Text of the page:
Saturday, January 11, 2014

BOOK REVIEW: Roomies by Sara Zarr and Tara Altebrando

I’ve seen a couple early reviews for Roomies, co-written by Sara Zarr and Tara Altebrando. I haven’t read a contemporary YA in a while and the idea behind this one grabbed me, so I requested it from the library. I must have been one of the first people on the list, because the book came to me already. It’s a quick paced, read-in-one-sitting kind of book and I enjoyed it quite a bit.

Told in alternating chapters from two first person points of view, and partially told by email, Roomies is the interlacing story of Elizabeth and Lauren, two about-to-be college freshmen at UC Berkeley. For each of them, this is the last summer at home. They are preparing themselves for major life changes. They can’t wait. And yet. . .

Elizabeth is a Jersey girl. She is quite desperate to get as far from home as possible. Her relationship with her mother is at a very low point. Her father abandoned them when she was five. He’s gay. Her mother has never really recovered from this. Elizabeth is having a rough summer. She is drifting apart from her friends, breaking up with her boyfriend, fighting with her mother, and starting a new relationship with a perfect boy despite knowing they have only a few weeks to be together.

Lauren’s circumstances are entirely different. She lives in San Francisco. She has an intact family. Too intact. She is the oldest of six children and feels more like a third parent than a sibling. When she isn’t helping take care of the kids, she is working to set aside money for the things she’ll need for college. She has a best friend but never gets to see her. She got a summer job working with a really nice guy, but he never noticed her at school so he’s just a work friend, right?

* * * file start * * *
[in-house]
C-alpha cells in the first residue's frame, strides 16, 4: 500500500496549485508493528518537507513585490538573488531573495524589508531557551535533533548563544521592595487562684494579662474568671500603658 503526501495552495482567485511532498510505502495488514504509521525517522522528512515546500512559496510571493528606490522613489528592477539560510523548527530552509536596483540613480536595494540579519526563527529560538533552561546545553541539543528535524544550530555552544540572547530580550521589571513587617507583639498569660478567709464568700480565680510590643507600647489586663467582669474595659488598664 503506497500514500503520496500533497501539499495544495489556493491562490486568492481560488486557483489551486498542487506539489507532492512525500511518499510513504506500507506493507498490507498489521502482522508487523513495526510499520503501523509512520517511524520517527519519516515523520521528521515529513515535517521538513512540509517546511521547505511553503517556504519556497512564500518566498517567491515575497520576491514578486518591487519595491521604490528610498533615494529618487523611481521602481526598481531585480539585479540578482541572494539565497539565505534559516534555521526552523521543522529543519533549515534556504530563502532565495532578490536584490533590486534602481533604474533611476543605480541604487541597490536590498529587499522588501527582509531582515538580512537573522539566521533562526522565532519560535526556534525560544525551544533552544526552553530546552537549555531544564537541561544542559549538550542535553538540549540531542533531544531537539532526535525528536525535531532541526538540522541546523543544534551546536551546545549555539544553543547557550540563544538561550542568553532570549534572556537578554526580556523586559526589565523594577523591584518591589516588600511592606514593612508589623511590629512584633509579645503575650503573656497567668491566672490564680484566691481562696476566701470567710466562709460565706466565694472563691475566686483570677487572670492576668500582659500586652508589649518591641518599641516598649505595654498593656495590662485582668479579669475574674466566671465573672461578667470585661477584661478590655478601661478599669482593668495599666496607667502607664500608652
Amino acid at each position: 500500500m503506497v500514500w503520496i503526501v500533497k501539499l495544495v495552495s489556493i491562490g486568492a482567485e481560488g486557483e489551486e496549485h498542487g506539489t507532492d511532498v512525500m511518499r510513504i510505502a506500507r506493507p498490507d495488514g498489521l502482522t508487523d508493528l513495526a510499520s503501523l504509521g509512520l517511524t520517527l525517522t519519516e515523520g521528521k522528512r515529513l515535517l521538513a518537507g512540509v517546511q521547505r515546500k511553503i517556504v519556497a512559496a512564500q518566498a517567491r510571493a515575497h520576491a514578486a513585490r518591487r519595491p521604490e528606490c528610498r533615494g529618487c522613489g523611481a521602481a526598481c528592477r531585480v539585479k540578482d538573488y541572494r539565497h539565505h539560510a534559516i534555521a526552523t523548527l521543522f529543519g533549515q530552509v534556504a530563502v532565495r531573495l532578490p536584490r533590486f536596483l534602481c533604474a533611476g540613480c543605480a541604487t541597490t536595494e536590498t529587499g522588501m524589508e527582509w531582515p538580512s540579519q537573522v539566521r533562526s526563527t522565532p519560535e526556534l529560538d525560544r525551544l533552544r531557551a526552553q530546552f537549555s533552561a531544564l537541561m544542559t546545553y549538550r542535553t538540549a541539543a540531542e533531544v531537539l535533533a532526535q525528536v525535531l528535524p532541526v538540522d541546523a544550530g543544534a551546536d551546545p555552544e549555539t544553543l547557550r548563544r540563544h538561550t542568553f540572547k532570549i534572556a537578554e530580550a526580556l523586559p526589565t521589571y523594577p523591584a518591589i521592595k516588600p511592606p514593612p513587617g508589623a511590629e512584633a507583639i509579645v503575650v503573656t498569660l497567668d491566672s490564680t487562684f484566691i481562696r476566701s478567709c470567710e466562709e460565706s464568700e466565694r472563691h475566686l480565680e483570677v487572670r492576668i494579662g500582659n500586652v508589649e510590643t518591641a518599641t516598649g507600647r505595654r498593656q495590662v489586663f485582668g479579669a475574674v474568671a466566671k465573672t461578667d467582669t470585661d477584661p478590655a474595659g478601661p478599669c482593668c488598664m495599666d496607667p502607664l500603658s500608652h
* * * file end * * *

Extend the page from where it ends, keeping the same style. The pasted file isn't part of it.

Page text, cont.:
Early in the summer, they are notified by the Berkeley housing department that they are to be roommates. Lauren is dismayed at first. Crowded all her life, she had really hoped for a single. But Elizabeth (EB)’s email to break the ice starts off a chain of communication between the two that is not only the basis for a future friendship, it IS friendship. And the support they lend each other through the very difficult summer becomes a sort of life line for both of them.

The situations are realistic. (Maybe some are a little too realistic for my old fashioned taste when reading about contemporary teens. I have contemporary teens! This is why I usually read historical fiction. So I can hide my head in the sand.) The characters are well drawn. Their problems are real and they face them with admirable maturity and/or resignation. And they are able to recognize their blessings. This is a sweet book that captures that very awkward transitional time when the future is so exciting and full of promise and the past is falling away so fast it hurts even when you think you want to escape your past.